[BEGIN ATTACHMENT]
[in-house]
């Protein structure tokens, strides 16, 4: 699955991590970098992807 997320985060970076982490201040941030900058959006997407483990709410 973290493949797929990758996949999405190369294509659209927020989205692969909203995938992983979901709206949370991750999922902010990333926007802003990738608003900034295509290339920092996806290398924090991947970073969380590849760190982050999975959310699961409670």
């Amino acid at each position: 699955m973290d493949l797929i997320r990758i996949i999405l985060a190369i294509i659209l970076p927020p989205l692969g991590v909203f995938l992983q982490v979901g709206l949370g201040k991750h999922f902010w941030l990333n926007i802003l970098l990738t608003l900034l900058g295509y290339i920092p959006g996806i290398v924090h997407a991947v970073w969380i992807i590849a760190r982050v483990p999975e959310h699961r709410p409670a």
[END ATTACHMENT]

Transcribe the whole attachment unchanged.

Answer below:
[in-house]
């Protein structure tokens, strides 16, 4: 699955991590970098992807 997320985060970076982490201040941030900058959006997407483990709410 973290493949797929990758996949999405190369294509659209927020989205692969909203995938992983979901709206949370991750999922902010990333926007802003990738608003900034295509290339920092996806290398924090991947970073969380590849760190982050999975959310699961409670």
């Amino acid at each position: 699955m973290d493949l797929i997320r990758i996949i999405l985060a190369i294509i659209l970076p927020p989205l692969g991590v909203f995938l992983q982490v979901g709206l949370g201040k991750h999922f902010w941030l990333n926007i802003l970098l990738t608003l900034l900058g295509y290339i920092p959006g996806i290398v924090h997407a991947v970073w969380i992807i590849a760190r982050v483990p999975e959310h699961r709410p409670a």